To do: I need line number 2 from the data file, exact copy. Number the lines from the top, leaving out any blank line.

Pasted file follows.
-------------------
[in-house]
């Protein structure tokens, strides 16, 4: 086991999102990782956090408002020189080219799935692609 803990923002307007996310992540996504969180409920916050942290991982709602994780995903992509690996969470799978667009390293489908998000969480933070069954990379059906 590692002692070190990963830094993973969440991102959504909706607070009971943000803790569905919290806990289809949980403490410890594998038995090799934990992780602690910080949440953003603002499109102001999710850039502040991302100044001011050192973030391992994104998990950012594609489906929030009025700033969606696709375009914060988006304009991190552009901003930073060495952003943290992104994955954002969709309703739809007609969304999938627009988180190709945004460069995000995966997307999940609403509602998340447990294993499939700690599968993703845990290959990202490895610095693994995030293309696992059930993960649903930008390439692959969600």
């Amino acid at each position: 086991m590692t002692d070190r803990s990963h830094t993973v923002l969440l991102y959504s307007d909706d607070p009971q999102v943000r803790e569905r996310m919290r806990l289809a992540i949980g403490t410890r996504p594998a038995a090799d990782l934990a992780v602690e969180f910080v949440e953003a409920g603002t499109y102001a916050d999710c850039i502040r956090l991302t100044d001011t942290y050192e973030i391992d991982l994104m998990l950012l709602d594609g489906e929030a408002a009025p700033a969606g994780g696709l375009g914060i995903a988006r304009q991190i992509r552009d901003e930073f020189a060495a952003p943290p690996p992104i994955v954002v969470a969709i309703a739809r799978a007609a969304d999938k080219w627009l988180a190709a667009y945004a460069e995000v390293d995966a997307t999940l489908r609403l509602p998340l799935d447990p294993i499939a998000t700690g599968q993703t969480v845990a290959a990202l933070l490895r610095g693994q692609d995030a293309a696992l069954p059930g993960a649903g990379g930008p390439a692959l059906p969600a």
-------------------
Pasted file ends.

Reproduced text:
């Protein structure tokens, strides 16, 4: 086991999102990782956090408002020189080219799935692609 803990923002307007996310992540996504969180409920916050942290991982709602994780995903992509690996969470799978667009390293489908998000969480933070069954990379059906 590692002692070190990963830094993973969440991102959504909706607070009971943000803790569905919290806990289809949980403490410890594998038995090799934990992780602690910080949440953003603002499109102001999710850039502040991302100044001011050192973030391992994104998990950012594609489906929030009025700033969606696709375009914060988006304009991190552009901003930073060495952003943290992104994955954002969709309703739809007609969304999938627009988180190709945004460069995000995966997307999940609403509602998340447990294993499939700690599968993703845990290959990202490895610095693994995030293309696992059930993960649903930008390439692959969600």